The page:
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Let's Move! to Grow More Community Gardens

by Julie Curti

This post was originally published on the Let's Move! blog and later appeared on the USDA blog on April 28, 2011.

Spring is here and that means it is time to get your hands in the soil and start gardening! As part of Let’s Move! Faith and Communities, First Lady Michelle Obama has challenged congregations and neighborhood organizations to plant gardens in their communities.

There are many positive benefits to starting a community garden: increasing access to healthy, fresh food; improving soil and water quality; providing exercise for people within a wide range of physical ability; and creating the opportunity to teach about nutrition, agriculture, and ecology. In short, starting a garden can help make real and lasting change in communities.

Whether you are new to gardening or have had many seasons in the soil, the U.S. Department of Agriculture (USDA) has a wide variety of resources available to help you start a community garden at your organization or congregation. Read on to learn more!

To learn more about the “how-to” for starting a new garden, the University of California Cooperative Extension’s Community Garden Start-Up Guide provides guidance on how to organize a sustainable garden site in your neighborhood.

  • The People’s Garden: Secretary of Agriculture Tom Vilsack challenged USDA employees to establish People’s Gardens at USDA facilities worldwide or help communities create gardens. People’s Gardens vary in size and type, but all have a common purpose – to help the local community they’re within and the environment. Visit the People’s Garden website to find the garden closest to you and more resources about gardening. Be sure to register your community garden on their new garden map!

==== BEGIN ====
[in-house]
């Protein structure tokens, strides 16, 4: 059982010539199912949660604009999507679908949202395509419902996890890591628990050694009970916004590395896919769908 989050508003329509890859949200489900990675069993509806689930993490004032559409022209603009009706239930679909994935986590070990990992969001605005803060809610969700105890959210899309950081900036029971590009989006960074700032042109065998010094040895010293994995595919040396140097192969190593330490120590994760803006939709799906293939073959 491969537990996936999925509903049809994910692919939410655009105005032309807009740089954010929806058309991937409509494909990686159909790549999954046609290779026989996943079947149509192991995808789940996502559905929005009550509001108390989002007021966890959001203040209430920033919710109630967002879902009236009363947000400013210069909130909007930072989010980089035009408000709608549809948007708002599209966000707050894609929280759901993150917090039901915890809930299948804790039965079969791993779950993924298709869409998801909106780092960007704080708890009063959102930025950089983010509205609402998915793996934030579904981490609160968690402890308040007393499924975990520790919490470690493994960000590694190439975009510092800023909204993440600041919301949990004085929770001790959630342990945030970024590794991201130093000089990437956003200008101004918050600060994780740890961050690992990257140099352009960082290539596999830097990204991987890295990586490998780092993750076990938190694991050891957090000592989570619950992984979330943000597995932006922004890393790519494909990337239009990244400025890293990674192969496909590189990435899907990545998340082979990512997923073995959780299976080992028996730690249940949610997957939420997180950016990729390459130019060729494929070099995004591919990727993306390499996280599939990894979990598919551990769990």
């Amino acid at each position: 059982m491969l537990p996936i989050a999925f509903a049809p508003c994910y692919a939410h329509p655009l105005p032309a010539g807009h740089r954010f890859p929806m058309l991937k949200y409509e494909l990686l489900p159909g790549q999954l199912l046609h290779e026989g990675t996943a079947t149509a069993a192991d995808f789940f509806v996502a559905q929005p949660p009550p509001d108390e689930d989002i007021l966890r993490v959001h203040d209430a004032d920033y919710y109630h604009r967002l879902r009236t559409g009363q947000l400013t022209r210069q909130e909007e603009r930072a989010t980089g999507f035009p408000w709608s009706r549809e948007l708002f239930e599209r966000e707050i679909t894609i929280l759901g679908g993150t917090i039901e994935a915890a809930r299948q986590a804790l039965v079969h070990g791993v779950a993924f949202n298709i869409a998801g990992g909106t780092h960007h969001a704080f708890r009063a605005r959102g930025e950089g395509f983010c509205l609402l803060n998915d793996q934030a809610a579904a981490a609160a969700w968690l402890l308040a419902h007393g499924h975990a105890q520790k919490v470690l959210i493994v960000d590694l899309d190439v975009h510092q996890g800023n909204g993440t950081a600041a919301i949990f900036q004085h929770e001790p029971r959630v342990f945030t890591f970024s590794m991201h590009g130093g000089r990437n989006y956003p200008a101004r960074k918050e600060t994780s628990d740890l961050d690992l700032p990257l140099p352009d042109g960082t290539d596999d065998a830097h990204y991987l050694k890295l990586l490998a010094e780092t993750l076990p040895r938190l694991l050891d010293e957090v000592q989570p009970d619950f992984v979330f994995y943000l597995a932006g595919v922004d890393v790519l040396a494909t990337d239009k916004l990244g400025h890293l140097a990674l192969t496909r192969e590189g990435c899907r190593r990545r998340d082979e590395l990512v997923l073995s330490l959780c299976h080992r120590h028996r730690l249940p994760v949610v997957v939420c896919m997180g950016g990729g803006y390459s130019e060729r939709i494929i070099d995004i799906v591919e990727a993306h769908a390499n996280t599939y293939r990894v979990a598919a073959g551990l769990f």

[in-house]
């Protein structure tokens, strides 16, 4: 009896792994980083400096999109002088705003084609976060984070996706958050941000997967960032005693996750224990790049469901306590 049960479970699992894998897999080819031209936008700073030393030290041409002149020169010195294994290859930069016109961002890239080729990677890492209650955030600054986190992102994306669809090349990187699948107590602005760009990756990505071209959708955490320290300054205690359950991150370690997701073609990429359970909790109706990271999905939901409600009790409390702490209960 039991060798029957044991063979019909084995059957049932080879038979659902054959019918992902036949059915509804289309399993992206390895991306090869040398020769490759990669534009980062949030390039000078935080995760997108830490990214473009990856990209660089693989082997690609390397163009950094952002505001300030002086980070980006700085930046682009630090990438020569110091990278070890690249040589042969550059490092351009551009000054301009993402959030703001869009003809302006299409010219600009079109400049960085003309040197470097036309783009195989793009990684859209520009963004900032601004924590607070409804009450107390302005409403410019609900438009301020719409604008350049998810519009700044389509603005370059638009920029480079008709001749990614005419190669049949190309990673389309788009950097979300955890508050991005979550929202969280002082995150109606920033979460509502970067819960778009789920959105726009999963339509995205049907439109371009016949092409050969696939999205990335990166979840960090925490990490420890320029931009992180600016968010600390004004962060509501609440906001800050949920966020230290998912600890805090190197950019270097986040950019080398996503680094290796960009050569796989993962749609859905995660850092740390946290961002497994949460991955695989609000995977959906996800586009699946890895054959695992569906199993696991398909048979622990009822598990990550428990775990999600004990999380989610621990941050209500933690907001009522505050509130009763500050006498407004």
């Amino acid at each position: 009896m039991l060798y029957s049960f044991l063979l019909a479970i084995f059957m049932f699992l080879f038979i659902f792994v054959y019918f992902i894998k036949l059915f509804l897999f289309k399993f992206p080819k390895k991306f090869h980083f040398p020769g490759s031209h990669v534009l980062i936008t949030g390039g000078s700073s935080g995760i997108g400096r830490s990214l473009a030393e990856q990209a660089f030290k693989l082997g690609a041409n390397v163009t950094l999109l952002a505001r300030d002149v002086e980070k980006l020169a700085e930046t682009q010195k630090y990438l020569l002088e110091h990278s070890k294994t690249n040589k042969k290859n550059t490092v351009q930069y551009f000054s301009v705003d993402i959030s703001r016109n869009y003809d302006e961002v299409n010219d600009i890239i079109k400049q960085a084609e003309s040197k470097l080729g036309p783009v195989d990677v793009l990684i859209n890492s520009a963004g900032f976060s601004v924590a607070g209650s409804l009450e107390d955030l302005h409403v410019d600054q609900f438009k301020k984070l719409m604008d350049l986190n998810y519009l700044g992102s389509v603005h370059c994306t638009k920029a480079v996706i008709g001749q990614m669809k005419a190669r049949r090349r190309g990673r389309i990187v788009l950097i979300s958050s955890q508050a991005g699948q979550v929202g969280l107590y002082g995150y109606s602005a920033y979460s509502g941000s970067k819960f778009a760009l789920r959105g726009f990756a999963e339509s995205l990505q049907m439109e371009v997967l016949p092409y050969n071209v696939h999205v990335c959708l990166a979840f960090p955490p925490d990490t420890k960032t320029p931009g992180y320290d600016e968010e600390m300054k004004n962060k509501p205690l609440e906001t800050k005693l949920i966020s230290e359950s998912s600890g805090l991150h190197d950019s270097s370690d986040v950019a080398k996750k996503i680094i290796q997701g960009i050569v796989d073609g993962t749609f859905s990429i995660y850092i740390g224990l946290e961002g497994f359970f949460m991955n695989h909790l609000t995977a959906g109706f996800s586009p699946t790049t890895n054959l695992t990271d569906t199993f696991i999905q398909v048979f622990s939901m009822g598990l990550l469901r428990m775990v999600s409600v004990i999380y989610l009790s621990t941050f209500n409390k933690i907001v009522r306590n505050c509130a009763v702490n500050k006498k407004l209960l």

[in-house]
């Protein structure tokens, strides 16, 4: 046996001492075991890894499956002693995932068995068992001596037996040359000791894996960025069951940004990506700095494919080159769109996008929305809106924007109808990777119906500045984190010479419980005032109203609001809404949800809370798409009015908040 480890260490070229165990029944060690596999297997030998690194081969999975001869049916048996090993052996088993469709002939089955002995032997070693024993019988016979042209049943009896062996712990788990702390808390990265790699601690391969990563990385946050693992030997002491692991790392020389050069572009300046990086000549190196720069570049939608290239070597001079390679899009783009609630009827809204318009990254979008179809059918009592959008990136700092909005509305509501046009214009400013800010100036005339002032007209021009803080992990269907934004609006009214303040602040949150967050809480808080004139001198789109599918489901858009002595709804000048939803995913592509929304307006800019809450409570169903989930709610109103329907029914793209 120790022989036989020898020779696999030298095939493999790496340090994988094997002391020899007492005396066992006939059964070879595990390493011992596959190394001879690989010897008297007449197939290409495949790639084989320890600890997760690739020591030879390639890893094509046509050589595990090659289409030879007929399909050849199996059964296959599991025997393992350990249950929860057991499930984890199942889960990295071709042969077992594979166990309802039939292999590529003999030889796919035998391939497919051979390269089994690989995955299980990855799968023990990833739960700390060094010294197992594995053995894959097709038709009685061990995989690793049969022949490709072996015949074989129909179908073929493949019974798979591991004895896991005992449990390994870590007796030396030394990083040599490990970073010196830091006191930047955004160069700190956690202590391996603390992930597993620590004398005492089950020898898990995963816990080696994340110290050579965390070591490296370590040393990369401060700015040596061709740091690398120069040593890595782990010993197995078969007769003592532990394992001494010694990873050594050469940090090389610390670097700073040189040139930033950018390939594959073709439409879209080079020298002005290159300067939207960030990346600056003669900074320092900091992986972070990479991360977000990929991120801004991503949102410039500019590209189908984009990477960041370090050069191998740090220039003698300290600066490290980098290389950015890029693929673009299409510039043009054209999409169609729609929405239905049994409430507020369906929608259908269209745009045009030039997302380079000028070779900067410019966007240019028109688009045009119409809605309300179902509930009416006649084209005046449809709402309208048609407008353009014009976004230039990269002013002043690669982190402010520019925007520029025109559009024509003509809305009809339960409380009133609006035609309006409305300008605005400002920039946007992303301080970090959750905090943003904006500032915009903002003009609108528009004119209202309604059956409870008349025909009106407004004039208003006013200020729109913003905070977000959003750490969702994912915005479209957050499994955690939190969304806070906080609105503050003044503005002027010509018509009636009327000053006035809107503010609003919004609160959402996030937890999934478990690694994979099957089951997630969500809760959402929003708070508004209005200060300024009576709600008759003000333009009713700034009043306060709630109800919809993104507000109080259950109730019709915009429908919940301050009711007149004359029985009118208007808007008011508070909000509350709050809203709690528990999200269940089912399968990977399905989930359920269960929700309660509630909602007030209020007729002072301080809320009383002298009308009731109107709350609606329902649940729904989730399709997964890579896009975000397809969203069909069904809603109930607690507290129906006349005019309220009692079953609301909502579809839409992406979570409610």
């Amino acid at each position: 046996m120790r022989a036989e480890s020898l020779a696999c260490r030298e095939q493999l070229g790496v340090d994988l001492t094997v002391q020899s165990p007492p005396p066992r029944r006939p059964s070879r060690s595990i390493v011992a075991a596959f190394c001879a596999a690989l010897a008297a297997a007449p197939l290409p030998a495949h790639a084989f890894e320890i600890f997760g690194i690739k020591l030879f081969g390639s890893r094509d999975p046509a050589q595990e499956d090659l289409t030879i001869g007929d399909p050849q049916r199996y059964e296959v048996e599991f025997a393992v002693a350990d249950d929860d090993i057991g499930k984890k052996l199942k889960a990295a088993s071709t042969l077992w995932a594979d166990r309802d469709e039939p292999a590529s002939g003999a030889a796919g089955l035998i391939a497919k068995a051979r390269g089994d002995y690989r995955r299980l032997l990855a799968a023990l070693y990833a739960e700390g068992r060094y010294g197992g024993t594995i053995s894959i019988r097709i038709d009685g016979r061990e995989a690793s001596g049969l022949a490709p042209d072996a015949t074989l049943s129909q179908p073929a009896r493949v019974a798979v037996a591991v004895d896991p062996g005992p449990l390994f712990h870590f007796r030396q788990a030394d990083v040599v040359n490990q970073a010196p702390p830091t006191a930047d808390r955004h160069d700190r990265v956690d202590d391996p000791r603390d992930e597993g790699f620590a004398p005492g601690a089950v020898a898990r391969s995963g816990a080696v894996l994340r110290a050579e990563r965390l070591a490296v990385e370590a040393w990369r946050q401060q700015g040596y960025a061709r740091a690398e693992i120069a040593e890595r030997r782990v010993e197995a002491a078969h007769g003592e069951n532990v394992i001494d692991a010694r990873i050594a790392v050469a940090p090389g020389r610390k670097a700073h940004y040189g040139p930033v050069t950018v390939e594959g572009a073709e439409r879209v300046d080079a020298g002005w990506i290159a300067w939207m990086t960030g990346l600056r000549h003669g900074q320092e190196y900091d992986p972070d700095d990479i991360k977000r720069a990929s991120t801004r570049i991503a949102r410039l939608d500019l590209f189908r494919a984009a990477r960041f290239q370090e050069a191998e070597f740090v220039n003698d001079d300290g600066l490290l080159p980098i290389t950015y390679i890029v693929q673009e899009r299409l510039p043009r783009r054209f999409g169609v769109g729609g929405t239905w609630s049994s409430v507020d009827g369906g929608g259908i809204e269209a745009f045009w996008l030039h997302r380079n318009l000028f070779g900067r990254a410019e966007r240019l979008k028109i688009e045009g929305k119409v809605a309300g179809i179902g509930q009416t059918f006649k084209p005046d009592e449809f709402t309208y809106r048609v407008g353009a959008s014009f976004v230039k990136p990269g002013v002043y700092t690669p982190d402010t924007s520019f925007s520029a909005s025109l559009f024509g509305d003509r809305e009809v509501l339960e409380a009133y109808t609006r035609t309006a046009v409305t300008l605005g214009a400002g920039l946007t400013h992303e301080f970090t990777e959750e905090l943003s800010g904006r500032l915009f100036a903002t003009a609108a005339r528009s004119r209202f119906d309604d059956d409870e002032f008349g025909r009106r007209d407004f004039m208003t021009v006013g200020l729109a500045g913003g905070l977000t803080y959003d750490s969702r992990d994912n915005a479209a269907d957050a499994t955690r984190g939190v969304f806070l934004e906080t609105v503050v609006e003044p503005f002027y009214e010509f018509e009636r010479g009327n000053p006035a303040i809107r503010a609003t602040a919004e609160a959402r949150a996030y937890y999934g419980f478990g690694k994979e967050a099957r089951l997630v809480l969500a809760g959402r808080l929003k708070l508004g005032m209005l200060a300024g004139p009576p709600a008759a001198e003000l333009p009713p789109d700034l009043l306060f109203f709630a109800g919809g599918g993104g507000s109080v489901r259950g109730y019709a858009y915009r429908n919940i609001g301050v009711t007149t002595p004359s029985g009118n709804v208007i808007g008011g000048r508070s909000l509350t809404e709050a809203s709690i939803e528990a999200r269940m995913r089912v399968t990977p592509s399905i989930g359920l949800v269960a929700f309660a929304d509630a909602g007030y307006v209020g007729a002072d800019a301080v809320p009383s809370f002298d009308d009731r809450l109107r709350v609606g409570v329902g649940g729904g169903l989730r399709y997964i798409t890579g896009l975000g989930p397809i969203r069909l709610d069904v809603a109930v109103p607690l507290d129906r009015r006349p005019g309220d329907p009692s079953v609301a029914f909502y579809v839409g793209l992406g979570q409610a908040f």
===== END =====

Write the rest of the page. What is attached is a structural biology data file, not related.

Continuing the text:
• Master Gardeners: Are strong resources for gardening advice. Trained by USDA’s Cooperative Extension System, Master Gardeners are community members who volunteer their time to help Americans plant, grow, and harvest fresh produce from gardens. Master Gardeners are available in all 50 states and the District of Columbia. Every state and territory also has a Cooperative Extension state office at its land-grant university, as well as a network of local or regional offices. These offices are staffed by experts who can provide useful, practical information on gardening and nutrition.
  • National Agricultural Library: Before you start gardening, remember to test your soil for safety! USDA’s National Agricultural Library provides listings of labs nationwide. You can also call your local Cooperative Extension office or State Department of Agriculture to find out where to get soil tested.
  • Junior Master Gardener: This program provides an educational curriculum to help kids learn how to garden. You can organize youth in your community to register as a Junior Master Gardener group. Junior Master Gardener is a 4-H youth development program of the USDA Cooperative Extension system.

For a longer list of gardening resources, please visit the Let’s Move! community gardening page.

Get in touch! If you are a community or faith-based organization that has a garden or is starting one, please email collaborate@usda.gov to become a Let’s Move! Faith and Communities partner.

Julie Curti is the Assistant to the Director at the USDA Center for Faith-based and Neighborhood Partnerships.

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